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Kerry Siggins female leadership development coach


Helping Someone Who Is Grieving

May 2, 2022

Grief is something that everyone experiences at some point in time, and yet each loss and grief experience is as unique as our fingerprints. Everyone grieves at their own pace and in their own way – that doesn’t mean that anything is “wrong” with them, or with you. We grieve because we have loved.

Grief is a normal human experience, and it is a process – something to tend to. Grief is not something that people “get over” or that needs to be “fixed”. Some days will simply be easier than others.

If you are wondering how to help someone who is grieving, here are some ideas:

  • Listen some more. And then listen even more. People may need to tell their story over and over as they process their grief and integrate this loss into their life. Don’t judge people by what they say and how they feel. People can have a great deal to work through, and in time will come to answers that are right for them.
  • Be careful of clichés, religious platitudes or easy answers. You may not be able to help with certain issues right now, don’t be too quick to share your opinions, even if you hear something you might not agree with. People need time to work things out in their own unique way and timing. While common phrases can feel helpful to say, often they are unhelpful or feel minimizing or dismissive to the recipient.
  • Be sensitive to their needs. Be patient. Have confidence and believe in them. Grief is work of our minds, bodies and spirits. It takes time to learn to live in a “new normal.”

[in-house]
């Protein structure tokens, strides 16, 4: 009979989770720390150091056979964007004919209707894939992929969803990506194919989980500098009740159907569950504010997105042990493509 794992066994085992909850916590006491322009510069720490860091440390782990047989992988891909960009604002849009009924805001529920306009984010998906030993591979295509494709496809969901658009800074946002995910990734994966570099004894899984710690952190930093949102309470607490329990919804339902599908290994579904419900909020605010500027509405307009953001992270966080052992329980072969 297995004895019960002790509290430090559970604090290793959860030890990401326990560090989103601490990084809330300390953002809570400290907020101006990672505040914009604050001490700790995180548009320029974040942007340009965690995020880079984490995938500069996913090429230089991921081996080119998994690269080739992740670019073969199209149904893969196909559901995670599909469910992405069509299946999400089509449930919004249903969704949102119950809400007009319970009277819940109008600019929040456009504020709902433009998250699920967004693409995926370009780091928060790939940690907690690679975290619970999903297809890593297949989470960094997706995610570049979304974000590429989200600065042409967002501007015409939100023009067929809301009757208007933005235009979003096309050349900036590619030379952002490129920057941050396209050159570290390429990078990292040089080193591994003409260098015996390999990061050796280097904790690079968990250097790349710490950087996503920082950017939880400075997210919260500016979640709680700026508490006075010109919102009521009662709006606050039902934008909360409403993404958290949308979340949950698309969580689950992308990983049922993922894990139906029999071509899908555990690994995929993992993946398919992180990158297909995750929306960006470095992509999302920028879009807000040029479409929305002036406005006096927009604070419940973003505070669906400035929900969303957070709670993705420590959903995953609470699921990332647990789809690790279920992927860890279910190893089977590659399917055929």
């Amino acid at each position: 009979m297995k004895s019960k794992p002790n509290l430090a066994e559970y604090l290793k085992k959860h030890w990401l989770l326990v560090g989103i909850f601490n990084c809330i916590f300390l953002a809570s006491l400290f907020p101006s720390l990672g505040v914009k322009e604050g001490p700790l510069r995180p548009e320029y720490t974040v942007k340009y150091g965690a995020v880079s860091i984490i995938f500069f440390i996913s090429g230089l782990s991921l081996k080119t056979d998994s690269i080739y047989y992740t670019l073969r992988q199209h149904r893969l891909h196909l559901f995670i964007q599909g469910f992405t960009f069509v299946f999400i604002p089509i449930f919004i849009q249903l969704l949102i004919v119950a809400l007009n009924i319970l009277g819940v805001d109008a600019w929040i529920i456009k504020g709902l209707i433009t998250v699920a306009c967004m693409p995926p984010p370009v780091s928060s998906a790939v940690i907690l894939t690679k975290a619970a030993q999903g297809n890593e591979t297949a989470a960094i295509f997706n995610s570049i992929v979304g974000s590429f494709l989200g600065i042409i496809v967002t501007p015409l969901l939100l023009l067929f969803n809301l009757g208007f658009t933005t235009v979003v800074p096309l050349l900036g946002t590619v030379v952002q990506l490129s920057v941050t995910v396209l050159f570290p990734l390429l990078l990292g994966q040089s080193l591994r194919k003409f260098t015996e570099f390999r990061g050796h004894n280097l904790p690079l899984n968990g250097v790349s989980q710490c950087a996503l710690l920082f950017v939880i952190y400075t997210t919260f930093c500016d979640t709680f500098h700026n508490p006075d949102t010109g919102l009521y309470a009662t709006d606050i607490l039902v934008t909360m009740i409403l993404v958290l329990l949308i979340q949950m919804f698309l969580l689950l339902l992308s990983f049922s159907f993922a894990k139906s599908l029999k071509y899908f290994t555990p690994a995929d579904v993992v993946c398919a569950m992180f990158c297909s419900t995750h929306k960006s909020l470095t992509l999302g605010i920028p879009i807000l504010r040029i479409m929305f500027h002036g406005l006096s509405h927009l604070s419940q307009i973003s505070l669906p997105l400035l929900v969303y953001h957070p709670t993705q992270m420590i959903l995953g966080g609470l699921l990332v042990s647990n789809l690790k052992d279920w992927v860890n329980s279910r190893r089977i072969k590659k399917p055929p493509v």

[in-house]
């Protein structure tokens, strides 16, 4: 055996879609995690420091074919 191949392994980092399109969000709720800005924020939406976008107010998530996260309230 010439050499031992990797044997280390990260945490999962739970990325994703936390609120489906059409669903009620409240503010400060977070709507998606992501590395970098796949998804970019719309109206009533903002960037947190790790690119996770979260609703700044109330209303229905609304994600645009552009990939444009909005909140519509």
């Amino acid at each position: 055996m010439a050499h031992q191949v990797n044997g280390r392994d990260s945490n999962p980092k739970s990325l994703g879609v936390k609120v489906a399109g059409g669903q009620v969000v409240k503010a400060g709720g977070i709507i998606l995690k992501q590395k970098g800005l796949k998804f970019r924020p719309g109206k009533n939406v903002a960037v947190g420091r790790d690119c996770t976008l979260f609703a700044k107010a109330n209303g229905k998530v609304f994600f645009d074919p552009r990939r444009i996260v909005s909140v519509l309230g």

• Be willing to show up. You don’t need to say anything profound or earthshaking, there is no “right” thing to say. Often, your greatest help is your quiet presence and simple deeds.
  • Provide a safe environment for strong emotions to be expressed. It may be painful, but it can be of enormous help. Don’t try to fix, minimize or solve anything.
  • Make gentle suggestions and initiate contact and activities. It is important to respect a person’s privacy and give them time alone, and respect when they say no to an invitation, but also they may not have the energy to structure their lives after a significant death loss. People might not know what they need or how to ask for help. It’s helpful to have someone else initiate, and be okay if they say “no”.
  • Help to remember their person, talk about the person who died. You won’t upset them or make them sad; they already are. Share your memories of the person who died, as you listen to their stories. If they show their emotions outwardly, it does not mean you have upset them, you have simply enabled them to be more open in your presence.
  • Be there after the first “wave” is over. Often immediately after a loss, grievers get an overwhelming amount of contact. But over time that seems to stop. Make the effort to reach out, call, stop by or help out in other ways six months and a year, or longer, down the road. Offer your help, even if it feels like it’s been a long time. Let that person know you remember them, no matter how much time has passed.
  • Be aware of any potentially destructive behaviors. Loss can lead some people into deep depressions, alcohol or drug use, or even thoughts of ending their own lives. Be a loving and protective advocate for a grieving person.
  • Help find humor in appropriate ways and places. Laughter can indeed be good medicine.
  • Learn about grief. The more you know, the better you will be able to help someone. You are welcome to attend any programs or workshops with HeartLight Center that could be helpful to you. Heartlightcenter.org

Grief can be challenging to some relationships, but please remember that now, more than ever, people need caring and patient support of friends and family. Your true friendship, companionship, kindness and patience can mean more than you may ever know.